Derrick Rose (New York Knicks) with a 2-pointer vs the Dallas Mavericks, 04/16/2021
Derrick Rose (New York Knicks) with a 2-pointer vs the Dallas Mavericks, 04/16/2021
Only 58% of parents said they would vaccinate their kids, despite 71% saying they would vaccinate themselves, according to a March survey.
The Labour leader is under fire after removing his deputy Angela Rayner from a key role - but allies insist she was not sacked.
This summer marks the 10th anniversary of the 'Back to Black' singer's tragic death.
Cabinet minister Michael Gove says PM will make announcement on Monday despite concerns about variants
Conservative rival Shaun Bailey gave the mayor a much harder fight than expected.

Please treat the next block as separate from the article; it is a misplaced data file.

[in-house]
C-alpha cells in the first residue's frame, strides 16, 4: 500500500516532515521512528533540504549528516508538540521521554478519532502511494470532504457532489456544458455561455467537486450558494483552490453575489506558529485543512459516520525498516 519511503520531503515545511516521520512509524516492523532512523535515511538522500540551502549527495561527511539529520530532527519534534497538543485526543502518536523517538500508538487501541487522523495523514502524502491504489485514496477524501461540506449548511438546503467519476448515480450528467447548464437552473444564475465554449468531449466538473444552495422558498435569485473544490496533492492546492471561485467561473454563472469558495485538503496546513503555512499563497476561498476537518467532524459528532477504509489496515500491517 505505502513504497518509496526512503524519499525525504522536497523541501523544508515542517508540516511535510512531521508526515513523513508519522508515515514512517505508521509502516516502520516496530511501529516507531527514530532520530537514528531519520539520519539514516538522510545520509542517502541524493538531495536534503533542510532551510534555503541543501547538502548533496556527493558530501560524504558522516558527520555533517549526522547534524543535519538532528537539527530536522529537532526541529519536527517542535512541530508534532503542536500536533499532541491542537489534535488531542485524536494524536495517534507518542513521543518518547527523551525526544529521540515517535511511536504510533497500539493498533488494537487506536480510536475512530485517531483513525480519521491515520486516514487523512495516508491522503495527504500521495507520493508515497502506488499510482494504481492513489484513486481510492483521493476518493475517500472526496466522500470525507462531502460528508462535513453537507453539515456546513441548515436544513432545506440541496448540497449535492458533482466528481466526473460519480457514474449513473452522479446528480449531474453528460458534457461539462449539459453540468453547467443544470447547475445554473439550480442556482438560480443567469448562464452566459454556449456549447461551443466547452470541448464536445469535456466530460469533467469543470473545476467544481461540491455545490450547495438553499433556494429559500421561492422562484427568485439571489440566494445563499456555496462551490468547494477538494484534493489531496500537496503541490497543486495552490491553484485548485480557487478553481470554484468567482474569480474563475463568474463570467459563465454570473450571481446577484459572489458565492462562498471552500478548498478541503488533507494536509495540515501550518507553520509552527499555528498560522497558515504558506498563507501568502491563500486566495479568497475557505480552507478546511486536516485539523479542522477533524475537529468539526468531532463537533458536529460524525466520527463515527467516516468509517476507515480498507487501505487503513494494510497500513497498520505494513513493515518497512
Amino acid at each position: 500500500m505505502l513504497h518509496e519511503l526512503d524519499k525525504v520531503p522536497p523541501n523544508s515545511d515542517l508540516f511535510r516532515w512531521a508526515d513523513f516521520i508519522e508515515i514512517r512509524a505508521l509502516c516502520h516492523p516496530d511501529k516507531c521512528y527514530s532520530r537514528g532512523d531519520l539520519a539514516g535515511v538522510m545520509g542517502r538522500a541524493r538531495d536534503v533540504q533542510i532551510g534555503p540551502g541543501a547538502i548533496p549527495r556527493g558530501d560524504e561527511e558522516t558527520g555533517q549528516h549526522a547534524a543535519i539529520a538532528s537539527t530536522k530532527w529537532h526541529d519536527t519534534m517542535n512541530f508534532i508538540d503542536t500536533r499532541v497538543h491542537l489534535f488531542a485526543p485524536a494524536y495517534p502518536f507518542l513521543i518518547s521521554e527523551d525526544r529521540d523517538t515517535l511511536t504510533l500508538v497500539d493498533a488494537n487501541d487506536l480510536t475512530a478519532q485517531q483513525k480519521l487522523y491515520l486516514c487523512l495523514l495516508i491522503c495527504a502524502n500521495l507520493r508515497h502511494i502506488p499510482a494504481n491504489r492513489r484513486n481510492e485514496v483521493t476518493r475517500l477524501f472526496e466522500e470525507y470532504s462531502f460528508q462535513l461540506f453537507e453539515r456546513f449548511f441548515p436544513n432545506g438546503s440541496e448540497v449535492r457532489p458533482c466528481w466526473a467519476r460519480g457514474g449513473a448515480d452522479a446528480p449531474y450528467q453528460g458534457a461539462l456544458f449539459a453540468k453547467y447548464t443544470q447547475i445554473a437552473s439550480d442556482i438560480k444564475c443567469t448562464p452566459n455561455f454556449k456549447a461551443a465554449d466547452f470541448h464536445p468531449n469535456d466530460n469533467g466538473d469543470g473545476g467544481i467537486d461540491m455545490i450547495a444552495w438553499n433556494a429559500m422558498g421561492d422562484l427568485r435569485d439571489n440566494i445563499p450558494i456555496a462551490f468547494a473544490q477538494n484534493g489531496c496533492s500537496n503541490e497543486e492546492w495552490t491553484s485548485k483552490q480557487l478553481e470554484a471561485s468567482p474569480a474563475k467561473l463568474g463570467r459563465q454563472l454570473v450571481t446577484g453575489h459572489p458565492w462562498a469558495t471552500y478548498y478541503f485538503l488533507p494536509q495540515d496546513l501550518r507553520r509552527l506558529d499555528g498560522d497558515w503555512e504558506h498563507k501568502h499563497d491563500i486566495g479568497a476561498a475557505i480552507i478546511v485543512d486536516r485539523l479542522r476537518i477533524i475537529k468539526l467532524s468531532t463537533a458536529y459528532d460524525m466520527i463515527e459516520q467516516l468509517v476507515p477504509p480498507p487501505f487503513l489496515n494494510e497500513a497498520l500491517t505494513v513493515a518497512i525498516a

PARIS — President Emmanuel Macron’s plans for bringing France out of the pandemic aren't just about resuscitating long-closed restaurants, boutiques and museums. They are also about preparing his possible campaign for a second term. A year before the next presidential election, Macron is focusing on saving jobs and reviving the pandemic-battered French economy as his country inches out of its third partial lockdown. The centrist president's ability to meet the challenge will be significant for his political future and for France — which is among the world's worst-hit nations with the fourth-highest number of reported COVID-19 cases and the eighth-highest death toll at more than 106,000. While he has not officially declared his candidacy, Macron has made comments suggesting he intends to seek reelection. And he has pushed recent legislation on issues that potential rivals on the right and the left hold dear, from security to climate change. Pollsters suggest Macron, who four years ago became the youngest president in French history, has a good chance of winning the presidency again in 2022 despite his government’s oft-criticized management of the pandemic and earlier challenges to his policies, from activists protesting what they see as social and economic injustice to unions angry over retirement reforms. The coronavirus reopening strategy Macron unveiled this month calls for most restrictions on public life to be lifted June 30, when half of France's population is expected to have received at least one vaccine shot. With up to 3 million people in France getting vaccinated each week, the government plans to allow outdoor areas of restaurants and cafes, as well as museums and nonessential shops, to resume operating on May 19. In an interview with French media, Macron said he would visit France’s regions over the summer “to feel the pulse of the country" and to engage with people in a mass consultation aimed at “turning the page of that moment in the nation’s life.” “No individual destiny is worthwhile without a collective project,” he said, giving the latest hint about a potential reelection bid. At the moment, all opinion polls show Macron and Marine Le Pen, the far-right leader he beat in a presidential runoff election in 2017, again reaching the runoff next year. The polls also forecast that Macron would defeat National Rally leader Le Pen again, though by a smaller margin. Macron, 43, a former economy minister under his predecessor, Socialist President Francois Hollande, has characterized his policies as transcending traditional left-right divides. He was elected on a promise to make the French economy more competitive while preserving the country's welfare system. Macron’s government includes major figures previously belonging to conservative party The Republicans, including his prime minister and the finance and interior ministers. French politics expert Luc Rouban, a senior researcher at the National Center for Scientific Research. said the president's immediate goal “is to show he is still able to continue implementing his project, which has more or less been stopped by the health crisis.” Macron's recent priorities demonstrate he also is trying to attract voters from the moderate right and the moderate left, the same ones who helped him win the first time, Rouban said. Macron is “undermining the field of The Republicans by strengthening security laws, taking measures to protect the French against terrorism, reinforcing security also in urban areas, increasing police and justice staff,” he said. At the same time, Macron needs to show he is addressing inequality, economic mobility and other social justice issues that are important to France's left wing, Rouban said. Last month, the president decided to do away with France’s elite graduate school for future leaders, the Ecole Nationale d’Administration. He said his alma mater would be replaced with a more egalitarian institution. In the French newspapers interview, Macron also praised the country's benefits for low-income workers, who since 2019 have received up to 100 additional euros ($120) per month. Macron’s public image appears to have partially recovered from drubbing it took at the height of the “yellow vest" movement, which started in late 2018 to oppose a fuel tax and grew into a weekly anti-government protest targeting alleged social and economic injustice. At the time, critics angry over Macron eliminating a wealth tax labeled him the “president of the rich.” But Macron’s popularity in recent months has remained relatively stable, with an approval rating between 30% and 46%, higher than his predecessors Hollande and Nicolas Sarkozy had after four years in office. Frédéric Dabi, deputy director-general of the polling organization IFOP, said Macron’s support appears “very solid.” Polls show his policies are satisfying most of his 2017 supporters, and 30% to 50% of voters from the traditional right- and left-wing parties. During the virus crisis, Macron applied a “whatever it takes” strategy based on state intervention to save jobs and businesses, including a massive partial unemployment program and subsidized child care leave. The government also approved a two-year 100 billion-euro ($120 billion) rescue plan to revive the economy. Macron promised there would be no tax increases to repay the debt, which soared last year to 115.7% of gross domestic product. Despite strong opposition from unions about planned changes to the pension system and unemployment benefits, he has pledged to keep reforming “until the last quarter of hour” of his five-year term, which runs out in May 2022. Recent polls show no strong rival emerging so far from mainstream French parties amid divisions on both the right and the left. But at this stage, the field remains wide open. As Macron himself proved in 2017, when he shot from a wild-card candidate to the presidency in less than four months, anything could happen in the next year. Sylvie Corbet, The Associated Press